View From The Bobolink
(This article reflects the memories of ChMM Jack Simpson & WT2/c Walter Conner, crew members of the USS BOBOLINK (ATO-131) together with various official navy logs & documents.)
The date was November 1, 1943. The place was approximately 60-miles up the “Slot” north of Guadalcanal where the USS BOBOLINK (ATO-131) was anchored in a small cove at Russell Island. Orders were received instructing the BOBOLINK to get underway and proceed up the “Slot” on a designated course and specific speed until receiving further orders. We passed Munda then Rendova and on north past Vella Lavella, where a few days earlier, we had pulled two bombed-out LSTs off the beach. The next main island, is held by the Japanese. As we made way toward Bouganville, we were suddenly being passed by destroyers on both sides.
One of the destroyers, using their directional loud speaker system (because of radio silence in effect) instructed us to lay-to and stand-by. To those of us on the BOBOLINK, sweeter words were never heard, because we were heading into Jap country.
The time now is approximately three hours past midnight November 2, 1943 and the destroyers that passed us had made contact with an enemy force and a melee ensued. The crew of the BOBOLINK were on their battle stations and those topside had a grandstand view of the battle. We had never witnessed such display of fire power, amplified by the darkness. While we could not tell how the battle was going, we continued to stand ready to respond to a call for assistance.
A Japanese Long Lance torpedo had exploded under the stern of the USS FOOTE (DD-511), taking the lives of 19 men and leaving 17 wounded.
At dawn our task force came back over the horizon and the USS THATCHER (DD-514) passed a tow line to the FOOTE and began to move south at about 5-knots. About this time approximately 60 enemy planes appeared and two or three made a token pass at the FOOTE and THATCHER who opened up with a combined total of eight 5-inch and 6-40 MM guns. Their attack was half- hearted and they pulled up to join the other aircraft who went for the cruisers. The cruisers and screening destroyers drove off the attack without damage and after the Bogies cleared the area, a fleet tug, the USS SIOUX (AT-75) moved in alongside the FOOTE and took the tow from the THATCHER. This would free the THATCHER to maneuver and fire in the event of additional air attacks.
Since there were no other damaged American ships, the BOBOLINK was ordered to go ahead to Purvis Bay in the Florida Islands and stand-by to assist in handling the FOOTE when the tow entered port.
The SIOUX arrived at Purvis Bay with the FOOTE in tow mid-afternoon on November 4th. Together, the SIOUX and BOBOLINK moored the crippled FOOTE alongside the destroyer tender USS WHITNEY (AD-4). The FOOTE had no screws, no rudder and all the fantail 20-MM Guns and depth charge racks were gone. The five inch gun No. 5 was jammed in train.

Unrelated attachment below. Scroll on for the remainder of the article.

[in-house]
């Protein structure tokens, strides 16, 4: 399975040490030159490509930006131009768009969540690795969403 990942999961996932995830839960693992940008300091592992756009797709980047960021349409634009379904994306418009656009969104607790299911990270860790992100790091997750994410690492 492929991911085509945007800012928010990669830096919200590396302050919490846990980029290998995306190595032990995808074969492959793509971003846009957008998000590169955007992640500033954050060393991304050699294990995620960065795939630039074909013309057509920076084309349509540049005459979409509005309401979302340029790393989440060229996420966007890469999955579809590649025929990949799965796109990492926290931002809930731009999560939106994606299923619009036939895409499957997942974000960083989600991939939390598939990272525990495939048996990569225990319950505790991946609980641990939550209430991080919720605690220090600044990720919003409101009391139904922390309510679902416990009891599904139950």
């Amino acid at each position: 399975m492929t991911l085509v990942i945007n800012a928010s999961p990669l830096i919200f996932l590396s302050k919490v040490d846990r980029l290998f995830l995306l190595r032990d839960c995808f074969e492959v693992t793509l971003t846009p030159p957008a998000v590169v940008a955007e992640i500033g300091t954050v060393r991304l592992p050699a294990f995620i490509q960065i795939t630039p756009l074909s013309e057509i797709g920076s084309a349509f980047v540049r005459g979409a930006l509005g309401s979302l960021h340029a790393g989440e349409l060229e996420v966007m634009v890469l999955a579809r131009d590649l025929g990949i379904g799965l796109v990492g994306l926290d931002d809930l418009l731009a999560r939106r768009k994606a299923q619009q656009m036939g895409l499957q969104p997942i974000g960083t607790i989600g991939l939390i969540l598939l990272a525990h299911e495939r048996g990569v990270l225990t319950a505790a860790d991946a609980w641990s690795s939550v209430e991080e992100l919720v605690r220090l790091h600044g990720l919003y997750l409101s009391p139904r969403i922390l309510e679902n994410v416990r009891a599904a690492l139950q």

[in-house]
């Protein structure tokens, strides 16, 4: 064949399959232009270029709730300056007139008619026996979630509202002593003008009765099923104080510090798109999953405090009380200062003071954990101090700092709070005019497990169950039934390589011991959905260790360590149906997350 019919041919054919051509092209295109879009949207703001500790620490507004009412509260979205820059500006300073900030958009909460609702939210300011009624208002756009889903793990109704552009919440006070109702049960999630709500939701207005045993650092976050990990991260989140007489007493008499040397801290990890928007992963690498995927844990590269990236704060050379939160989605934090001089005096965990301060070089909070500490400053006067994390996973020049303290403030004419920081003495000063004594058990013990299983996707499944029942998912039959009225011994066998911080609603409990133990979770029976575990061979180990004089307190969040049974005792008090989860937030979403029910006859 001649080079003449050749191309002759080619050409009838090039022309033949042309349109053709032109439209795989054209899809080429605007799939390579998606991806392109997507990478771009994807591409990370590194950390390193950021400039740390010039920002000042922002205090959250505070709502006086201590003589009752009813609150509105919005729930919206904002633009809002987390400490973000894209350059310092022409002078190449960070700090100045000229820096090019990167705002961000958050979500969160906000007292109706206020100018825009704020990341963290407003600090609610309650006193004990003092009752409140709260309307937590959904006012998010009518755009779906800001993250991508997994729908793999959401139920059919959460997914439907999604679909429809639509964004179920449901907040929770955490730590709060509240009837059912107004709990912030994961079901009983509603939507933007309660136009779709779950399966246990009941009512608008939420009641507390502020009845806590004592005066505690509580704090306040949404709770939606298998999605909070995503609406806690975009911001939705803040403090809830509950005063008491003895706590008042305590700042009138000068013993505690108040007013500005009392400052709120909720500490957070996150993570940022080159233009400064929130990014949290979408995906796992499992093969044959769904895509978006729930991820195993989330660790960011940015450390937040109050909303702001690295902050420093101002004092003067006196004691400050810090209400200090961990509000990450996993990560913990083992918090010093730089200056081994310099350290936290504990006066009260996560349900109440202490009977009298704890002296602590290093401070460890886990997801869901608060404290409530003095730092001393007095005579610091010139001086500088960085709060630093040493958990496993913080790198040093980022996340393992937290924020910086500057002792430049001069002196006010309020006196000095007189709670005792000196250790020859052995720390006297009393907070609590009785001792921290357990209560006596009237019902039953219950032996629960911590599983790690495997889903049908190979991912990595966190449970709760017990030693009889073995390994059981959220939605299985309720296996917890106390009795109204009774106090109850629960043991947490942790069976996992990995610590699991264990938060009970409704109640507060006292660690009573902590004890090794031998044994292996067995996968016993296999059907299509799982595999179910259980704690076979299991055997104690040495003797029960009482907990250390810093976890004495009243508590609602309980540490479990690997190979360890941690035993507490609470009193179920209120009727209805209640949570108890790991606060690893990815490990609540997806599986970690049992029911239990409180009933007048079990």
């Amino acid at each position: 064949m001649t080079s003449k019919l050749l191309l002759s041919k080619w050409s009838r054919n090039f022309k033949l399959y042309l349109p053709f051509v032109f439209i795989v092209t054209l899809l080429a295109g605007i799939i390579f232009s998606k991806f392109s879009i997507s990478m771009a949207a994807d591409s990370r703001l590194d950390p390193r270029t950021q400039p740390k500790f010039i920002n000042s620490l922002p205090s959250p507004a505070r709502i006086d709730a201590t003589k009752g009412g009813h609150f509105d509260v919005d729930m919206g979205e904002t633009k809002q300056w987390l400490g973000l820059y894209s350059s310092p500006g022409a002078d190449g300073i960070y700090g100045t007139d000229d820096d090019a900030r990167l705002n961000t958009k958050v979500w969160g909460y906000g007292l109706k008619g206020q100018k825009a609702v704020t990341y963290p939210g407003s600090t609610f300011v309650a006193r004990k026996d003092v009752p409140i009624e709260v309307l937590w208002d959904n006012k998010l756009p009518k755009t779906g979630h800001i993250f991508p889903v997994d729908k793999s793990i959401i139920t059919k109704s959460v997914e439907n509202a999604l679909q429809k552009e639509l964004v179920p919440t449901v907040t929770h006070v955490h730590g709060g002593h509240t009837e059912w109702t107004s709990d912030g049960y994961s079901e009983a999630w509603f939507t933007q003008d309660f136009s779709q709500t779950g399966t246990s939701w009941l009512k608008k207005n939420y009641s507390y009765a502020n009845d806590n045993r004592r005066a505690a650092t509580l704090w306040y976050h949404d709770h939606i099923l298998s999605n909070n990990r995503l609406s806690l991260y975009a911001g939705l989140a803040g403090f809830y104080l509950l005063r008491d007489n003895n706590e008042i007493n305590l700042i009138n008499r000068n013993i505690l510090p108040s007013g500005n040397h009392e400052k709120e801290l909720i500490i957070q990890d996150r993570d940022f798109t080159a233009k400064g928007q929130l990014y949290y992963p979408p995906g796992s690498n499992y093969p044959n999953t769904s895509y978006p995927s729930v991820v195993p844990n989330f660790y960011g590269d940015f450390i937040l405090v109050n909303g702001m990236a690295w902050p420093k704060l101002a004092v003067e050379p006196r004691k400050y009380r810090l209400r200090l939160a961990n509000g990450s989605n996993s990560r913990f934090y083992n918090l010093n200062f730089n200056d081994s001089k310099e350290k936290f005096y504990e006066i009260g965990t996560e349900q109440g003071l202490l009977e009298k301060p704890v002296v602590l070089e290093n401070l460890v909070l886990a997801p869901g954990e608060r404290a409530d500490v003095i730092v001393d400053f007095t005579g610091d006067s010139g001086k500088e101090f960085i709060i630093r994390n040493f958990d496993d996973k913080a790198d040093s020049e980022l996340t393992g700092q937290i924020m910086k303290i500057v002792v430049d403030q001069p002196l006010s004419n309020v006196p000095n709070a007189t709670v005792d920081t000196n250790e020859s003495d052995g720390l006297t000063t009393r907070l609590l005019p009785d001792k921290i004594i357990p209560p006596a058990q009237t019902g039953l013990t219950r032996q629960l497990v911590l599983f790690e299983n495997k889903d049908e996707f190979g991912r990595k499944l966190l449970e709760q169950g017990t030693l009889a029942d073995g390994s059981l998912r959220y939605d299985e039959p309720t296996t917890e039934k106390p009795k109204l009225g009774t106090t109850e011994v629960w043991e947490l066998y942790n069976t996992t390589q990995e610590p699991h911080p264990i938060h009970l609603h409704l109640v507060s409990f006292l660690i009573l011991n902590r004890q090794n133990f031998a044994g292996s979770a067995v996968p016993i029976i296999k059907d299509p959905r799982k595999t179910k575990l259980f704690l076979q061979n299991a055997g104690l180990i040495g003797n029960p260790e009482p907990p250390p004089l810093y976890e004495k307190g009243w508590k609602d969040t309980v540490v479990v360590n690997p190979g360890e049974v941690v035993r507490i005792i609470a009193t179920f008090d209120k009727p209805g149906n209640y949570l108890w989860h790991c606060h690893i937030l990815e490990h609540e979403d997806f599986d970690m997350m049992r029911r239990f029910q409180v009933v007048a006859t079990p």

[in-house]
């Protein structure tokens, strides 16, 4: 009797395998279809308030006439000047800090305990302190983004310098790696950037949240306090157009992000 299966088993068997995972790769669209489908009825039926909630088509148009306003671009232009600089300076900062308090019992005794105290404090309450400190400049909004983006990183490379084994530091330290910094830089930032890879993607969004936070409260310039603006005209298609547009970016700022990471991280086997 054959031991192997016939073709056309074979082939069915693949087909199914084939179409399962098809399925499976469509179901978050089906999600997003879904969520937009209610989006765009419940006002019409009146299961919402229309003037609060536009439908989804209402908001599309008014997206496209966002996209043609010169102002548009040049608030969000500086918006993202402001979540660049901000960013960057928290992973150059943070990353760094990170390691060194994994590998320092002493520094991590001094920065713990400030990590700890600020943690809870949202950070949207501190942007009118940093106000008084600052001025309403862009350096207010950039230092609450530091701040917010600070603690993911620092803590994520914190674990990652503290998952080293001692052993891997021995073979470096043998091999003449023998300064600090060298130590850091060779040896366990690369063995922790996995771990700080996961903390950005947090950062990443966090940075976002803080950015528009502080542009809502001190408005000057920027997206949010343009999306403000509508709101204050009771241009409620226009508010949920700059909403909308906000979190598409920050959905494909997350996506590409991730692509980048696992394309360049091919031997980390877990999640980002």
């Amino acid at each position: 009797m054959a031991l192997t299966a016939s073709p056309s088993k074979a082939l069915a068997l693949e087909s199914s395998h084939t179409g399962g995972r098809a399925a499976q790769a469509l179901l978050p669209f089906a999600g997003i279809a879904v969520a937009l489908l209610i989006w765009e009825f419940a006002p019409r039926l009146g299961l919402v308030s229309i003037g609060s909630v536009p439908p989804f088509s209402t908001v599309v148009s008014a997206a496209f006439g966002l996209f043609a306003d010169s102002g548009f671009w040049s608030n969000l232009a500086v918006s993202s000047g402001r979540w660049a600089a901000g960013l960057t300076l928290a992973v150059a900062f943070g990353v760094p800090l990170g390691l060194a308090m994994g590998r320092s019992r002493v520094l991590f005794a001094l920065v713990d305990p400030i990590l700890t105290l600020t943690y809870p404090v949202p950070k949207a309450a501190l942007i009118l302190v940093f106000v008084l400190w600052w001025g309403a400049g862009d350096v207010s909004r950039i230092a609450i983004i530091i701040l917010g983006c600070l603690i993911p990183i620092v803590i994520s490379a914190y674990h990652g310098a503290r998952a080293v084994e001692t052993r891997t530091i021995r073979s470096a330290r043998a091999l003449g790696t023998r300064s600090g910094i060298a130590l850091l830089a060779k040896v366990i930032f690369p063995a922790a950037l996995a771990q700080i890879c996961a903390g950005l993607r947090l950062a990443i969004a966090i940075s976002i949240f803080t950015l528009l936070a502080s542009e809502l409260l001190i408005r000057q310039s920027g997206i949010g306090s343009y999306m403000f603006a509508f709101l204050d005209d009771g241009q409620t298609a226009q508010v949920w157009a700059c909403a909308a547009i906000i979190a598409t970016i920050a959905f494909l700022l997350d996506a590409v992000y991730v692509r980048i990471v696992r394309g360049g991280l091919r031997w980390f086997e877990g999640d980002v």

Everything up to the base of the No. 5 gun mount was missing (Approx. 55-ft. of the stern) and the remainder of the ship was buckled like a “tin can”.
The destroyers USS O’BANNON (DD-450) and the USS SELFRIDGE (DD-357) were also in port along with two or three other destroyers with battle damage. The BOBOLINK would soon have a further relationship with the FOOTE and SELFRIDGE.
Twenty four days later, (November 28, 1943) after temporary repairs, the FOOTE got underway for Espiritu Santo, New Hebrides towed by the BOBOLINK and escorted by the SELFRIDGE. The SELFRIDGE had everything blown off forward of the bridge in a running battle with some Japanese destroyers. It must have been an odd sight with a old WW-II auxiliary tug towing the FOOTE with no stern and a crippled destroyer with no bow for an escort. But, it made sense to the navy, because the FOOTE had working sonar with her bow undamaged and the SELFREDGE had her depth charge racks and K-guns in case of a submarine contact. At least, that was the logic.
This pitiful convoy arrived in Espiritu Santos on November 31th for dry dock availability and FOOTE wasn’t sufficiently patch up for the trip to the States until January 20, 1944. The BOBOLINK was in port undergoing general maintenance and we were told if we could complete repairs in 48-hours we could accompany the FOOTE back to the States. We had spent almost a week taking things apart in the fire-room, sometimes deliberately misplacing some items. Most of our crew had been out there for about a year prior to the attack on Pearl Harbor and they were about as Asiatic as a crew could be and those that were not Asiatic were trying to recover from malaria. All hands turned to and helped make the BOBOLINK ready for sea. Even the Yoeman and Pharmacist Mate helped reline the boilers with fire-brick and 48-hours later we received clearance to get underway, with one boiler on line and all hands still feverishly working to make the old tug sea worthy. We did not want to be relieved and returned to port.
Before noon on January 21st the FOOTE cleared the harbor at Espiritu Santos assisted by yard tugs and by 1:40 P.M. was under tow by the old merchant tanker SS GULF STAR built in 1919 with the BOBOLINK
When new cable arrived we continued our journey on February 4, 1944 and after 43-days and approximately 8,000-miles the saga of the FOOTE ended at Terminal Island, San Pedro, California.
After giving docking assistance to the FOOTE, the BOBOLINK went to Long Beach for overhaul and refitting. Three months later we were on our way to Pearl Harbor where we would spend the remainder of the war towing target rafts and running anti-submarine patrol. Our toughest assignment during the war was the trip home with the FOOTE.
(Written by: Wilbur V. Rogers; cartoons by Gene Schnaubelt)